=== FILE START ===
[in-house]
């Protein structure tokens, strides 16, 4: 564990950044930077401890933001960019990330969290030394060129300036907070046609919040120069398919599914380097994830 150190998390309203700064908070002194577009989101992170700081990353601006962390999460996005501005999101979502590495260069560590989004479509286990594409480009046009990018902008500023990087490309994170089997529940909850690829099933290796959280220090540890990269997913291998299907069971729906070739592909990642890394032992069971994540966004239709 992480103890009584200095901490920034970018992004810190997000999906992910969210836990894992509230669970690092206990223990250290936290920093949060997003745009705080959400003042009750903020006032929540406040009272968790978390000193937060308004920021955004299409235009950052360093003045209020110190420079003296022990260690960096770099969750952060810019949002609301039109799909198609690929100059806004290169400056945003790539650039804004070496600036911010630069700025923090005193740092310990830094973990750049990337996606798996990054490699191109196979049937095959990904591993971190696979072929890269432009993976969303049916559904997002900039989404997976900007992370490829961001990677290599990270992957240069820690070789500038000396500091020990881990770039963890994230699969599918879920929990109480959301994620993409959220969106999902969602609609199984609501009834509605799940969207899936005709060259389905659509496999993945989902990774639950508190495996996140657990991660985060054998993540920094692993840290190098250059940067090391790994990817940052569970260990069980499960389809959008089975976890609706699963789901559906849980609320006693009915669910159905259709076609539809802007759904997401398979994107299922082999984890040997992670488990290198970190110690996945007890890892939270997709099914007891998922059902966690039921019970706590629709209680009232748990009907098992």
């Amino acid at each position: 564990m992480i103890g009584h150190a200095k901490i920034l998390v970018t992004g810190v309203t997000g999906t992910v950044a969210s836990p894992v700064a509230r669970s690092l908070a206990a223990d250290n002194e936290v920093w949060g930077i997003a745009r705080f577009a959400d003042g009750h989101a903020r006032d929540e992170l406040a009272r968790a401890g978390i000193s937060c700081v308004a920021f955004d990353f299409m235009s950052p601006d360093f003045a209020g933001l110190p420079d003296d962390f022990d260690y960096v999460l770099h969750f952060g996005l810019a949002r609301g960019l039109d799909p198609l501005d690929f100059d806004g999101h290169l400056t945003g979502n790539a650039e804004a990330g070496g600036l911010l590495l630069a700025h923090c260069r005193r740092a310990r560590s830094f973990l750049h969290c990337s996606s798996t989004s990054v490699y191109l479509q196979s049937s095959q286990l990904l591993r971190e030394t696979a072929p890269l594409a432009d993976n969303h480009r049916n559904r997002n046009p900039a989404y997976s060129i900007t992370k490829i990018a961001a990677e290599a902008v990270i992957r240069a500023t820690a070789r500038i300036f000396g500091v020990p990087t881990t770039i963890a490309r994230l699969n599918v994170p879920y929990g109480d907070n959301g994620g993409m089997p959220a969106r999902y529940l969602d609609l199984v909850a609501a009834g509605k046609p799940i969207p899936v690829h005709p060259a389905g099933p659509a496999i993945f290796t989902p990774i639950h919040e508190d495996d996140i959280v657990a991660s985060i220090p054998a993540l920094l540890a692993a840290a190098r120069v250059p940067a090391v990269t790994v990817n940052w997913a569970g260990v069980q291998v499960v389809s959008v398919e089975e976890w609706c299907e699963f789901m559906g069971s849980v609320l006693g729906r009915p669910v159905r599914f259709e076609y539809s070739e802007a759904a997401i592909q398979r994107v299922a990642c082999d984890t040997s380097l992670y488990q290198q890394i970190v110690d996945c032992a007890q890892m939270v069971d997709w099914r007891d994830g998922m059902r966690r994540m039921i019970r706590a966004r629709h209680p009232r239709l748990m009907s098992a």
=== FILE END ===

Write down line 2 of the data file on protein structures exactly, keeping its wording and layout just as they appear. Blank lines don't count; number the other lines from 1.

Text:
């Protein structure tokens, strides 16, 4: 564990950044930077401890933001960019990330969290030394060129300036907070046609919040120069398919599914380097994830 150190998390309203700064908070002194577009989101992170700081990353601006962390999460996005501005999101979502590495260069560590989004479509286990594409480009046009990018902008500023990087490309994170089997529940909850690829099933290796959280220090540890990269997913291998299907069971729906070739592909990642890394032992069971994540966004239709 992480103890009584200095901490920034970018992004810190997000999906992910969210836990894992509230669970690092206990223990250290936290920093949060997003745009705080959400003042009750903020006032929540406040009272968790978390000193937060308004920021955004299409235009950052360093003045209020110190420079003296022990260690960096770099969750952060810019949002609301039109799909198609690929100059806004290169400056945003790539650039804004070496600036911010630069700025923090005193740092310990830094973990750049990337996606798996990054490699191109196979049937095959990904591993971190696979072929890269432009993976969303049916559904997002900039989404997976900007992370490829961001990677290599990270992957240069820690070789500038000396500091020990881990770039963890994230699969599918879920929990109480959301994620993409959220969106999902969602609609199984609501009834509605799940969207899936005709060259389905659509496999993945989902990774639950508190495996996140657990991660985060054998993540920094692993840290190098250059940067090391790994990817940052569970260990069980499960389809959008089975976890609706699963789901559906849980609320006693009915669910159905259709076609539809802007759904997401398979994107299922082999984890040997992670488990290198970190110690996945007890890892939270997709099914007891998922059902966690039921019970706590629709209680009232748990009907098992």